What else should make you think twice about which way to choose for founding? Legally, a franchisee is an absolute free entrepreneur. He must pay for all the investments himself. He builds up his business all by himself, bears the full entrepreneurial risk and even pays license fees. But in his decisions he is not totally free. He has to subordinate and adapt the system because, as I said, he “copies” it. This is written in the contract between the two parties. Parts of the organization of a franchise network looks like in the relationship between bosses and employees. If you want to be self-employed to be free, the franchise option should not be yours.

Last but not least: It is not your own idea which you realize when you start as a franchisee. It is not your own name which is written on the advert signs. But many founders are just motivated by staging their own ideas, names and dreams. A classic way of entrepreneurship is self-fulfillment.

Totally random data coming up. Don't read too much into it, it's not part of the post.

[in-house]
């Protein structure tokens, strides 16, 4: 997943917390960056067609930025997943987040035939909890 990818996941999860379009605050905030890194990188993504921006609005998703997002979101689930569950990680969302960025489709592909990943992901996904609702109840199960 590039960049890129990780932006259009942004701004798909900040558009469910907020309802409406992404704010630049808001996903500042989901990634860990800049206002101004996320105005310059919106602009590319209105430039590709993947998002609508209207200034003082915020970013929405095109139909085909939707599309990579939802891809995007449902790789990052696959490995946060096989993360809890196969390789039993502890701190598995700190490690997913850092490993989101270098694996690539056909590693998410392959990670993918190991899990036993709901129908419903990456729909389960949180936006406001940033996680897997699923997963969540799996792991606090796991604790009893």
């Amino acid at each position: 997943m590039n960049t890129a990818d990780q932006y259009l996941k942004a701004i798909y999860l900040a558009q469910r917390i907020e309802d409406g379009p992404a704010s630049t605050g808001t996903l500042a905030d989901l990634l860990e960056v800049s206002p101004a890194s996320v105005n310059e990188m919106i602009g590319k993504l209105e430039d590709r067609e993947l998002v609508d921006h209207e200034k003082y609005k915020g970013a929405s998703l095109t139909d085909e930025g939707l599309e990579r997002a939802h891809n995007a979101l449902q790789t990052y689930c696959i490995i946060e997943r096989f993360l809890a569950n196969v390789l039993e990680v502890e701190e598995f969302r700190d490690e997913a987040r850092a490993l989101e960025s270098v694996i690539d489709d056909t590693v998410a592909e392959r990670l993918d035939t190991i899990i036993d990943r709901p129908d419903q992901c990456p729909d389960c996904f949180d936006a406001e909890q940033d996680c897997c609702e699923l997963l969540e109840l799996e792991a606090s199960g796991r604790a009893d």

The great opportunity that franchising offers is a high degree of security, the far lower risk of failing and the close cooperation in the network.

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Just Gain In The Rain And Learn For A Life

An inspiring business idea! … this is what entrepreneurs need, especially start-uppers. Fortunately, such ideas can be found in the virtual franchise fairs. There, hundreds of companies present themselves. They all are looking for partners to implement their concept in a protected sales area.

By Jens Kügler